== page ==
by Olivia Davis
Due to its origin in the Anthropology department at the University, HBERG’s research begins with an ethnographic approach and then moves into a more neurological research focus. Personally, I believe that this could be a beneficial sequence of events when it comes to incorporating anthropology and neurology into a research method because it evokes a relationship with the very people that could be hooked up to machines in the lab later on in the study. The type of understanding and trust that accompanies an ethnographer and a research participant in the field could potentially reduce the issue of a power dynamic when moved to a laboratory setting. There are, however, some less expensive and less invasive methods can be carried into the field but they come at somewhat of a cost in accuracy. As addressed in the article, these on-the-go neuroanthropological methods “compromise some precision” in terms of results. However, the trade-off may be worth the slight decrease in precision because these less complex methods allow for a more accessible neuroscience in the ethnographic field and provide an easily digestible pedagogy for both professors and future students who are interested in Neuroanthropology.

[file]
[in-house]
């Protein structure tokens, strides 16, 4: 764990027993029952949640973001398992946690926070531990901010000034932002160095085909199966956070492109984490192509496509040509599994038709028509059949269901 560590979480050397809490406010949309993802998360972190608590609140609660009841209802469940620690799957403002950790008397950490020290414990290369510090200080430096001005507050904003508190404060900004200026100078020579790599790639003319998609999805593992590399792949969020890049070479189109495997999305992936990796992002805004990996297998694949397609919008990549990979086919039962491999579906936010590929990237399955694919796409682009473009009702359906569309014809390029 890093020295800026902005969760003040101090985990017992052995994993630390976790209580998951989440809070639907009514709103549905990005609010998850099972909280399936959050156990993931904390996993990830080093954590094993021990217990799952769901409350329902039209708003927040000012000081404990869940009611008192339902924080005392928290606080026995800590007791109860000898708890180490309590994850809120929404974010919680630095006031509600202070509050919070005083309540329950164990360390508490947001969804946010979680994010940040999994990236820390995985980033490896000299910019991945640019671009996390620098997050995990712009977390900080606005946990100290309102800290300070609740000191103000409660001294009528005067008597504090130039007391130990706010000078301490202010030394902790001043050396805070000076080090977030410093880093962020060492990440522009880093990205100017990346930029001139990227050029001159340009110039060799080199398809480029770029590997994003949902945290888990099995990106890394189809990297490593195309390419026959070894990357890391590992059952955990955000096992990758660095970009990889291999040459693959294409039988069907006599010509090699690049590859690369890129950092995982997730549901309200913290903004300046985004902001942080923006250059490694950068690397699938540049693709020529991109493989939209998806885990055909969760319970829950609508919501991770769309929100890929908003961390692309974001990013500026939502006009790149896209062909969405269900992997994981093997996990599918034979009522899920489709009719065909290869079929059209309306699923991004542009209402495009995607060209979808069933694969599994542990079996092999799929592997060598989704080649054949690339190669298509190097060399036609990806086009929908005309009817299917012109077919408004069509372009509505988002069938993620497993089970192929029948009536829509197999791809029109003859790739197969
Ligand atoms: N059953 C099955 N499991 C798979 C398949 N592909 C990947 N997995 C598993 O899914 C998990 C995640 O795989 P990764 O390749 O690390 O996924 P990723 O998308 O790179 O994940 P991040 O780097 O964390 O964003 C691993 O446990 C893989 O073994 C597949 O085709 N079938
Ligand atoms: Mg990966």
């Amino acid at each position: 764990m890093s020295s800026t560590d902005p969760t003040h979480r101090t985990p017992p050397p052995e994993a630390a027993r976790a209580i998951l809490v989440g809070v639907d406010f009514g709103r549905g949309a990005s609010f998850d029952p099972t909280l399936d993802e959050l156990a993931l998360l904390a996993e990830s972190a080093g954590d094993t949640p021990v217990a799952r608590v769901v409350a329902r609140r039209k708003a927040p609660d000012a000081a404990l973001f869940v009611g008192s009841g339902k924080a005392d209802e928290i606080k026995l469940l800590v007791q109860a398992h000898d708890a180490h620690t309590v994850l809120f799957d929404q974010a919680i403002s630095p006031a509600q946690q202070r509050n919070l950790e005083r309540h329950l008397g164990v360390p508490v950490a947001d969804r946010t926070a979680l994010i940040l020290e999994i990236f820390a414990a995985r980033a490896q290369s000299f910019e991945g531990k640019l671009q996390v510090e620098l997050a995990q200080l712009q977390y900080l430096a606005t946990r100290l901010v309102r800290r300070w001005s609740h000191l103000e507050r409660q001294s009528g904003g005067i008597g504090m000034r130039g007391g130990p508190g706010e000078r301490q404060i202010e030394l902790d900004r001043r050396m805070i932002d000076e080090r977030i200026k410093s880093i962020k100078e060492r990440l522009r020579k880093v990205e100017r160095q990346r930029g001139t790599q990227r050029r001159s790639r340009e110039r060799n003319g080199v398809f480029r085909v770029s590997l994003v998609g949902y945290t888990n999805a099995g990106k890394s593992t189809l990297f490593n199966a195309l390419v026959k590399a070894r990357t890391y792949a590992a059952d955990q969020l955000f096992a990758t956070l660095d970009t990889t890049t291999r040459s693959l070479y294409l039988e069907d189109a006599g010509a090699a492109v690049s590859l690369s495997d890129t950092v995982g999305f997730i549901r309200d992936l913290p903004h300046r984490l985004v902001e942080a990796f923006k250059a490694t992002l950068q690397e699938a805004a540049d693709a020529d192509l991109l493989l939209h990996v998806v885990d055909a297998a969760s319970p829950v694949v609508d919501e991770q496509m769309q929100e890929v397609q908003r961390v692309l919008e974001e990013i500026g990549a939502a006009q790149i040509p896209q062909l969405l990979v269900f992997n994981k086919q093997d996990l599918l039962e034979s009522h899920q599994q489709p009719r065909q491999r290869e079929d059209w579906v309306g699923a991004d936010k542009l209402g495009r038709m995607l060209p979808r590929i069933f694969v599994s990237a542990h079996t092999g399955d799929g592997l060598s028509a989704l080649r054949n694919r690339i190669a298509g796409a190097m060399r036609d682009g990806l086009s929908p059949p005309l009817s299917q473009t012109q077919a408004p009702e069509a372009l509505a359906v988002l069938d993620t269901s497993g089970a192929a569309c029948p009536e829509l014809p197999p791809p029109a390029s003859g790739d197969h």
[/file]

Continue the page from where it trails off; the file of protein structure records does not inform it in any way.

One thing that I found particularly compelling about the methodology utilized by HBERG members at the University of Alabama is their creation and use of a workbook to standardize each research project. Having an organized research process is vital to the importance of the information gathered and also to its presentation to the scientific community, which is dependent upon one’s ability to decipher the fieldwork. The workbook acts as a syllabus, providing a list of goals that need to be accomplished within a certain timeframe and provides instruction and references for the researcher as they come across new things in the field. These workbooks also provide a dynamic outline of what the research should look like without restraining the researcher’s own data collection process and acts as an “active document” that can be referred back to for any reason in the research process (2014). This sort of organization and preparedness is exactly what neuroanthropological methodology needs in order to properly and accurately begin in terms of research and data collection.
Lynn, C. D., Stein, M. J., & Bishop, A. P. (2014). Engaging Undergraduates through Neuroanthropological Research. Anthropology Now, 6(1), 92-103.